Study identifies how cancer cells may develop resistance to FGFR inhibitors
Columbus, Ohio – A new study by researchers at The Ohio State University Comprehensive Cancer Center – Arthur G. James Cancer Hospital and Richard J. Solove Research Institute (OSUCCC – James) has identified a mechanism by which cancer cells develop resistance to a class of drugs called fibroblast growth factor receptor (FGFR) inhibitors.
Published in the journal Molecular Cancer Therapeutics, the study also found that use of a second inhibitor might improve the effectiveness of these drugs by possibly preventing resistance, and it recommends that clinical trials should be designed to include a second inhibitor.
FGFR inhibitors are a new family of targeted agents designed to inhibit the action of the fibroblast growth factor receptor, which is often overexpressed in lung, bladder, biliary and breast cancers.
"Understanding how drug resistance develops can help in the design of new agents or strategies to overcome resistance," says principal investigator Sameek Roychowdhury, MD, PhD, assistant professor of medicine and of pharmacology in the Division of Medical Oncology at the OSUCCC – James.
"Our paper demonstrates in a laboratory model how cancer can evade this class of therapy, and it provides insights into how clinical trials for these therapies could be further developed to overcome the problem of drug resistance," he adds.
The laboratory study by Roychowdhury and his colleagues induced resistance to the FGFR inhibitor BGJ398 in lung- and bladder-cancer cells after long-term exposure to the agent. The researchers then found that, while the drug continued to inhibit FGFR activity in the resistant cells, its inhibition of FGFR signaling had no appreciable effect on the cells' survival.
Examining other molecules in the FGFR pathway, the researchers found that a regulatory protein called Akt remained highly active, even during FGFR inhibition. Akt, a key regulator of cell biology, is directly involved in cell proliferation, cell survival and cell growth.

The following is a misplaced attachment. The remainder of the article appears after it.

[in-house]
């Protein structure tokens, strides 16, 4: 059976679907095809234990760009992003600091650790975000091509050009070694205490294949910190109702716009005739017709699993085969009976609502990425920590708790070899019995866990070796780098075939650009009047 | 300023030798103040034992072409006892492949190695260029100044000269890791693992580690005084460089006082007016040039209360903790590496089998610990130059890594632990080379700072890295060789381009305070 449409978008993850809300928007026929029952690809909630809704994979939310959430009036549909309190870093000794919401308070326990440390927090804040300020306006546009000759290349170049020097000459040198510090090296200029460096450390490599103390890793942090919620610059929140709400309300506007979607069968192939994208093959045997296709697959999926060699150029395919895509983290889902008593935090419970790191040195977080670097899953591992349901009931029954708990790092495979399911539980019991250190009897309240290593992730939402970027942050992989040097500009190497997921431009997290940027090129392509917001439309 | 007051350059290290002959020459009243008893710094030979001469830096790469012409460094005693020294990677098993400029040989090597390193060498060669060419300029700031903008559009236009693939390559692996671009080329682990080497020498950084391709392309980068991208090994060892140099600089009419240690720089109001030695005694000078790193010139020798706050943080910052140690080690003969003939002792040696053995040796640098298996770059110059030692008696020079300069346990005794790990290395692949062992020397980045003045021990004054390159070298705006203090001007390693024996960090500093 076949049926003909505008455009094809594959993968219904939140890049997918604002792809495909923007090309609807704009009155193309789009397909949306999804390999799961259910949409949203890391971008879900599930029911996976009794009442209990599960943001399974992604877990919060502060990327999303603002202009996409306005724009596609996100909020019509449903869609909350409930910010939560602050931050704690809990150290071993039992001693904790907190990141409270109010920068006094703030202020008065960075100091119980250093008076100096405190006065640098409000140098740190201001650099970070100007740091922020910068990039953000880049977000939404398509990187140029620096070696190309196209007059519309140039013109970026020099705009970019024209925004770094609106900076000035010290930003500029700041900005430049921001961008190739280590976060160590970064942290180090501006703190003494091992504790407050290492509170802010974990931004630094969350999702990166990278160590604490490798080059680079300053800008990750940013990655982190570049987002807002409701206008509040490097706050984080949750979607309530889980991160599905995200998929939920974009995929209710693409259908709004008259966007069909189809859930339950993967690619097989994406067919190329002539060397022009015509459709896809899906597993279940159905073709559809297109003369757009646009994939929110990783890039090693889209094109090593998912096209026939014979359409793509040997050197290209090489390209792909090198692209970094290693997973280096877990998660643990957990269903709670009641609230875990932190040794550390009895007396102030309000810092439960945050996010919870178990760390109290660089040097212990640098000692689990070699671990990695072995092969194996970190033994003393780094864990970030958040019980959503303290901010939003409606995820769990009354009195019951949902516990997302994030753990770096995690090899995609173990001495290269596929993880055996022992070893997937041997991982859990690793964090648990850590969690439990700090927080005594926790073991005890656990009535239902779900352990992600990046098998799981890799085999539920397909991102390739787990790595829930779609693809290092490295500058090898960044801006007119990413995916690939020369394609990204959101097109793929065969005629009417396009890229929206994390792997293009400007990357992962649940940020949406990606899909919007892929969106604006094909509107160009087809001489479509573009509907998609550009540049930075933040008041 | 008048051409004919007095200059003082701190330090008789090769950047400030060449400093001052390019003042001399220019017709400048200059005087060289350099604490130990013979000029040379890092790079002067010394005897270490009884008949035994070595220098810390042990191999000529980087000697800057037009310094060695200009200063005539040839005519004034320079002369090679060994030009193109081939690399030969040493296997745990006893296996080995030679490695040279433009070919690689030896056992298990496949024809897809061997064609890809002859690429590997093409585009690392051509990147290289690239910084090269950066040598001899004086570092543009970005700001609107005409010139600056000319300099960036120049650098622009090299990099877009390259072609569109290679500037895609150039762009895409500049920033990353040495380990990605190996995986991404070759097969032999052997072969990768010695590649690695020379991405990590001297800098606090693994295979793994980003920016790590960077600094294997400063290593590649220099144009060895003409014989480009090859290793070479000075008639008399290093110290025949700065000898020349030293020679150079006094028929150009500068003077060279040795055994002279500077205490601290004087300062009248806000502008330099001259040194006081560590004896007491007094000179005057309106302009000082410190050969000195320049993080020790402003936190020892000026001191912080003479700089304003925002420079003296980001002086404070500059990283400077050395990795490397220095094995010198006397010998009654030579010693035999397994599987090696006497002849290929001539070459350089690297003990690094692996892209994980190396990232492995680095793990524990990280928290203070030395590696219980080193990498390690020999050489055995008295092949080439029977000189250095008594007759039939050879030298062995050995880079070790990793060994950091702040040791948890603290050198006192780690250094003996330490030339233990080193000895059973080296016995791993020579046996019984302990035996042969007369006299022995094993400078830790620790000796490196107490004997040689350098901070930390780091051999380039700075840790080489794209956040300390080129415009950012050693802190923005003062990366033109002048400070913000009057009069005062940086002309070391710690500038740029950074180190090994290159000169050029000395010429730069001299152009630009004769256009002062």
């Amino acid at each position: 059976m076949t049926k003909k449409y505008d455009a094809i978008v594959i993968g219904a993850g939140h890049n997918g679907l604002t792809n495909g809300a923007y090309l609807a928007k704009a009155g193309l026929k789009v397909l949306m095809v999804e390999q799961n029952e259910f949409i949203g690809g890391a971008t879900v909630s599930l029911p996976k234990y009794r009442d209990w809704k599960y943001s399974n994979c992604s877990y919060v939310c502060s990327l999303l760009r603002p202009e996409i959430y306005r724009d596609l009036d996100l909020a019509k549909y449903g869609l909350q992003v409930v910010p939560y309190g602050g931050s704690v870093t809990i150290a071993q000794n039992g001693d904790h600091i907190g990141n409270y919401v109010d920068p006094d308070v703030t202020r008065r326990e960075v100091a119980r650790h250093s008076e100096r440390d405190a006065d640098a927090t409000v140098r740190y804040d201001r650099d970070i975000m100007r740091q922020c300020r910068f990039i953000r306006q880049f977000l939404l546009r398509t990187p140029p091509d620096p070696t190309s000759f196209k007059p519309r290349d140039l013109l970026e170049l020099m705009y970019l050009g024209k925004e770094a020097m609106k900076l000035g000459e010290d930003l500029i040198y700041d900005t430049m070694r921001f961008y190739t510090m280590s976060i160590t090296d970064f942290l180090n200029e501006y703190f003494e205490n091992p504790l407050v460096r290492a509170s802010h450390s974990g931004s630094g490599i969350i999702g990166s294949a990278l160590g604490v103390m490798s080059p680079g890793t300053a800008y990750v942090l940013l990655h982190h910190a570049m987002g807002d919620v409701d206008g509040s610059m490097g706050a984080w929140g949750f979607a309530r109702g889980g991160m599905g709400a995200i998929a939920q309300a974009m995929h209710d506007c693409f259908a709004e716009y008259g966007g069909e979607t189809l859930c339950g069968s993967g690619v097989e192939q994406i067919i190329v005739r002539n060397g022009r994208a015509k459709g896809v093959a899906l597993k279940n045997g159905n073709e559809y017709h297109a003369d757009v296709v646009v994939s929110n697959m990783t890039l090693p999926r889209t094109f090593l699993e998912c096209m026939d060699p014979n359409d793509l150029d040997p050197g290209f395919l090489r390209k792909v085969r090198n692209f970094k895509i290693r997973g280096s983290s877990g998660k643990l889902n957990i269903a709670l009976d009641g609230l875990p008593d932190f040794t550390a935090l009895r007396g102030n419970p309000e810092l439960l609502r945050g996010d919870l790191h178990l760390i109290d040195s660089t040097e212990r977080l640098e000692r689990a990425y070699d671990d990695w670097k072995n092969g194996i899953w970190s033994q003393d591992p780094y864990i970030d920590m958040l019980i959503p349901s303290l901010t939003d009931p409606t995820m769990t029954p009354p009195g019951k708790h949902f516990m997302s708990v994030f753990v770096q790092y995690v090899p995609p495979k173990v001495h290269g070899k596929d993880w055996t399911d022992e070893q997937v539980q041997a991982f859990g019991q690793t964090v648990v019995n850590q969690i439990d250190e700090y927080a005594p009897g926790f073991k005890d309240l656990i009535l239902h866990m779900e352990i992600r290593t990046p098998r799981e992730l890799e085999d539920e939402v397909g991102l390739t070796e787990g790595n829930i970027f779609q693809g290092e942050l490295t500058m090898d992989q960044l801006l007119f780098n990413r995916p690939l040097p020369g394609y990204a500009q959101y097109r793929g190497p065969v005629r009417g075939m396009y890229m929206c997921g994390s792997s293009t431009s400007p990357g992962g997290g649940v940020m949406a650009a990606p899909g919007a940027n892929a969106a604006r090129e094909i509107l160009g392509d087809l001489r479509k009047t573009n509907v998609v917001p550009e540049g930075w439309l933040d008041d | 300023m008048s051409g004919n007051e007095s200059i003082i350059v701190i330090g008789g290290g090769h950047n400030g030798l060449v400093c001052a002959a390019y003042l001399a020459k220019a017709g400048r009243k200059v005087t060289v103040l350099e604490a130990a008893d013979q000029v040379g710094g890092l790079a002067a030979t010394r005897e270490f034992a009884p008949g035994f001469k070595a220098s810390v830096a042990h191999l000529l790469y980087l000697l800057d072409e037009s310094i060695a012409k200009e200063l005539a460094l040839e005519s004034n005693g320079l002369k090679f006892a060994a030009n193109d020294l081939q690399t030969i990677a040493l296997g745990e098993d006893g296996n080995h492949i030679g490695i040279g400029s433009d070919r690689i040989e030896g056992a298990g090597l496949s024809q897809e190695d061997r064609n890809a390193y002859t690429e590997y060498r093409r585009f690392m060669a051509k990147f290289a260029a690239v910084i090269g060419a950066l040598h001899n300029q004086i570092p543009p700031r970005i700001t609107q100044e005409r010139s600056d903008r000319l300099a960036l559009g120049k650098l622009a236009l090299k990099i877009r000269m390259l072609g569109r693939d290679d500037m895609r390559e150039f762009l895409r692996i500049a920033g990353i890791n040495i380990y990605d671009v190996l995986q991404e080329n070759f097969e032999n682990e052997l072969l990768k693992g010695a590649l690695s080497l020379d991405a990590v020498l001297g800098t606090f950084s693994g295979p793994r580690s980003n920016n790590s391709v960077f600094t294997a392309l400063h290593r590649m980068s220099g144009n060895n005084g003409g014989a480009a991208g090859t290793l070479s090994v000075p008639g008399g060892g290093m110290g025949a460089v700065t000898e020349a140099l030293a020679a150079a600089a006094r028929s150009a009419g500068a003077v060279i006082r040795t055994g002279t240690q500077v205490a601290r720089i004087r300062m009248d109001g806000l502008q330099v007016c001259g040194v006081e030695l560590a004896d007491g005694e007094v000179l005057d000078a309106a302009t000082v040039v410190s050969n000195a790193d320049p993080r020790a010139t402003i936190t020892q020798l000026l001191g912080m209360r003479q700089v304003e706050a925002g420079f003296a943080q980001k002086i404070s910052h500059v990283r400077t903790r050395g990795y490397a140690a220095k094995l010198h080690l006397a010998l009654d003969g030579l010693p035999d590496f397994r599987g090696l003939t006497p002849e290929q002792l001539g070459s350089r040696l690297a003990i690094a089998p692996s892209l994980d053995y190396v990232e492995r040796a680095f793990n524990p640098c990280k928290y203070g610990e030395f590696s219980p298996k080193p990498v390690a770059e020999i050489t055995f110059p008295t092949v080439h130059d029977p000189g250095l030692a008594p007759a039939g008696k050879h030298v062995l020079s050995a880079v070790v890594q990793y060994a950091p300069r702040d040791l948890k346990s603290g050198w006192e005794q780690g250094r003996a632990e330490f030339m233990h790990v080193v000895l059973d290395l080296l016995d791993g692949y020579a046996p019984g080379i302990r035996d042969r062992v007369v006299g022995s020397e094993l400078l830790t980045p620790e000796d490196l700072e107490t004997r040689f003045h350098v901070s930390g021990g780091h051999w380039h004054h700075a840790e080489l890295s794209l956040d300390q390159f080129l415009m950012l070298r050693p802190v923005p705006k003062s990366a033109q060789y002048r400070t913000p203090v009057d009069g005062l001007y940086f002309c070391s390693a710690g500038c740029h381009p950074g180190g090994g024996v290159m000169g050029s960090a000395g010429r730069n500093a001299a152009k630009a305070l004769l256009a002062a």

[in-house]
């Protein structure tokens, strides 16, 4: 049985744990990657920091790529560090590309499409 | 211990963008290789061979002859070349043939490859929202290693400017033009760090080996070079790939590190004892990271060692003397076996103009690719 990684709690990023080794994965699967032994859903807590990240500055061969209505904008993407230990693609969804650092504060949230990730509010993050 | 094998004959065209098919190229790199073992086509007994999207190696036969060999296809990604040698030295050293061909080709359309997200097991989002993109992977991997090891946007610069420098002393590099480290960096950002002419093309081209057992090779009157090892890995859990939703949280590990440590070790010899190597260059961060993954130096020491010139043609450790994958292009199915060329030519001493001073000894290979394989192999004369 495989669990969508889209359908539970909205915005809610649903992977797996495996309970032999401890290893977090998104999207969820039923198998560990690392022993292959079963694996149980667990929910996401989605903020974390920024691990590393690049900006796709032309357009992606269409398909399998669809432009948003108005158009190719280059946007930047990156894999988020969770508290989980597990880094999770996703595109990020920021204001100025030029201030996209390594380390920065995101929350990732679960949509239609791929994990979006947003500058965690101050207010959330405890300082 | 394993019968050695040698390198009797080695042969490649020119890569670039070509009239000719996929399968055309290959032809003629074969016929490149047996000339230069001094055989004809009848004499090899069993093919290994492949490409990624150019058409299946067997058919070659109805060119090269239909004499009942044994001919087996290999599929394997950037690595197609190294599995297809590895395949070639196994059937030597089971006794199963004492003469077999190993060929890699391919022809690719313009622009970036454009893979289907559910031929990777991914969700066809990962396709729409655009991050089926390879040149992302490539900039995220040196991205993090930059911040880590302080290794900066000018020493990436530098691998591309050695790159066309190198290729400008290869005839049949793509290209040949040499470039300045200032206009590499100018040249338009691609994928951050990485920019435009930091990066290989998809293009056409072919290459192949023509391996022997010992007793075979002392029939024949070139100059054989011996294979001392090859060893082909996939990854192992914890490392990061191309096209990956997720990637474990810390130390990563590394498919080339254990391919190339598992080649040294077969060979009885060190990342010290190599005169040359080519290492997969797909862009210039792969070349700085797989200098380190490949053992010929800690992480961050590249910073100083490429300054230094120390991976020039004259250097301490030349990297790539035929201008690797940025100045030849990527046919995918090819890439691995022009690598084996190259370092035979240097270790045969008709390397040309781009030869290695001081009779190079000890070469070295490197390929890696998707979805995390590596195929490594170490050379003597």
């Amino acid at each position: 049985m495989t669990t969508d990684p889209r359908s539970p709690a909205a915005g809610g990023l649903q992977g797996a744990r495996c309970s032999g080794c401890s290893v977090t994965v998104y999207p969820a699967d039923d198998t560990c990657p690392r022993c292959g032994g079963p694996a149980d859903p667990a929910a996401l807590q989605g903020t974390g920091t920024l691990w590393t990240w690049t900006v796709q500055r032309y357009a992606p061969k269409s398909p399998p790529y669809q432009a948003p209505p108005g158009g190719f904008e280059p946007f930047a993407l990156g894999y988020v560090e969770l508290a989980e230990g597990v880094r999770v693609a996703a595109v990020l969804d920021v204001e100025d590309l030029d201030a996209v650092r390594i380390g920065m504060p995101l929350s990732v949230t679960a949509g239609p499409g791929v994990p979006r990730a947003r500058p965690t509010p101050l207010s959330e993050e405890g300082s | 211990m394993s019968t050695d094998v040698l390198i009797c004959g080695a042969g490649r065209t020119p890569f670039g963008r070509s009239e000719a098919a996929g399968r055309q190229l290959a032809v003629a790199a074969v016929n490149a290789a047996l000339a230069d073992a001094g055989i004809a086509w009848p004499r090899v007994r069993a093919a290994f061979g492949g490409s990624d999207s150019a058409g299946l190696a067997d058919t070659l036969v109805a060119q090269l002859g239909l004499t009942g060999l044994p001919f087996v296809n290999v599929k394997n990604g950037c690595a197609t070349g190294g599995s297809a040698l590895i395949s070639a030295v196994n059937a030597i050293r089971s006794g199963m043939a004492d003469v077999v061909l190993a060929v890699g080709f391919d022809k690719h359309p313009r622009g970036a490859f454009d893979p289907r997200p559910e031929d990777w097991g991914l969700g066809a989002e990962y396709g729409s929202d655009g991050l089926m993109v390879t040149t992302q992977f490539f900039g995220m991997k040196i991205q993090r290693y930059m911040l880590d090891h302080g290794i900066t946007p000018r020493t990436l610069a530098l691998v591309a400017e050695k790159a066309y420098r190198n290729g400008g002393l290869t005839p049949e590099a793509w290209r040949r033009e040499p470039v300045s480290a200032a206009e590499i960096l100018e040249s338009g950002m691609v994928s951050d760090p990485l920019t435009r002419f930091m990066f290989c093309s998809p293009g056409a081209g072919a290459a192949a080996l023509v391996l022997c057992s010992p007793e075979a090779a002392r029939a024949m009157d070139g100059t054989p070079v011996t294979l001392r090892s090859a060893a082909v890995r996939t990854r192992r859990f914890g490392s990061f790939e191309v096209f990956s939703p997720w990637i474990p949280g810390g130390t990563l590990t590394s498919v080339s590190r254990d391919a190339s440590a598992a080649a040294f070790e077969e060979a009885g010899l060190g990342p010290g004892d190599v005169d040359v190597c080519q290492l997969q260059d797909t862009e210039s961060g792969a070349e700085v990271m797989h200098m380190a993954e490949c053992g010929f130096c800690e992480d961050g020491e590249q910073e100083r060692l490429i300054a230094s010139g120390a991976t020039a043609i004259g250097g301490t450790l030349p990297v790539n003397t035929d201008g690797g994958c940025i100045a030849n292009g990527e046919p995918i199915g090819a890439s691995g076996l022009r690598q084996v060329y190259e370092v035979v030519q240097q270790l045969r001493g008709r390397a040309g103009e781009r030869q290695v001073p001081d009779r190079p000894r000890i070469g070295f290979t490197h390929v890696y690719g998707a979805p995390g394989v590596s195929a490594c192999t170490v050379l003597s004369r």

Furthermore, they found that by inhibiting Akt they could significantly slow cell proliferation, cell migration and cell invasion in the lung cancer and bladder cancer cells.
"Fibroblast growth factor receptor inhibitors are new therapies being developed in clinical trials for patients whose cancer cells have genetic alterations in this family of genes," says Roychowdhury, a member of the OSUCCC – James Translational Therapeutics Program. "We believe our findings will help improve this therapy for lung, bladder and other cancers."
This work was supported by funding from the American Society of Clinical Oncology, the American Cancer Society, the Prostate Cancer Foundation, Fore Cancer Research, American Lung Association and Pelotonia.
Other Ohio State researchers involved in this study were Jharna Datta, Senthilkumar Damodaran, Hannah Parks, Cristina Ocrainiciuc, Jharna Miya, Lianbo Yu, Elijah P. Gardner, Eric Samorodnitsky, Michele R. Wing, Darshna Bhatt, John Hays and Julie W. Reeser.
About the OSUCCC – James
The Ohio State University Comprehensive Cancer Center – Arthur G. James Cancer Hospital and Richard J. Solove Research Institute strives to create a cancer-free world by integrating scientific research with excellence in education and patient-centered care, a strategy that leads to better methods of prevention, detection and treatment. Ohio State is one of only 47 National Cancer Institute-designated Comprehensive Cancer Centers and one of only a few centers funded by the NCI to conduct both phase I and phase II clinical trials on novel anticancer drugs sponsored by the NCI. As the cancer program's 308-bed adult patient-care component, The James is one of the top cancer hospitals in the nation as ranked by U.S. News & World Report and has achieved Magnet designation, the highest honor an organization can receive for quality patient care and professional nursing practice. At 21 floors and with more than 1.1 million square feet, The James is a transformational facility that fosters collaboration and integration of cancer research and clinical cancer care. For more information, please visit cancer.osu.edu.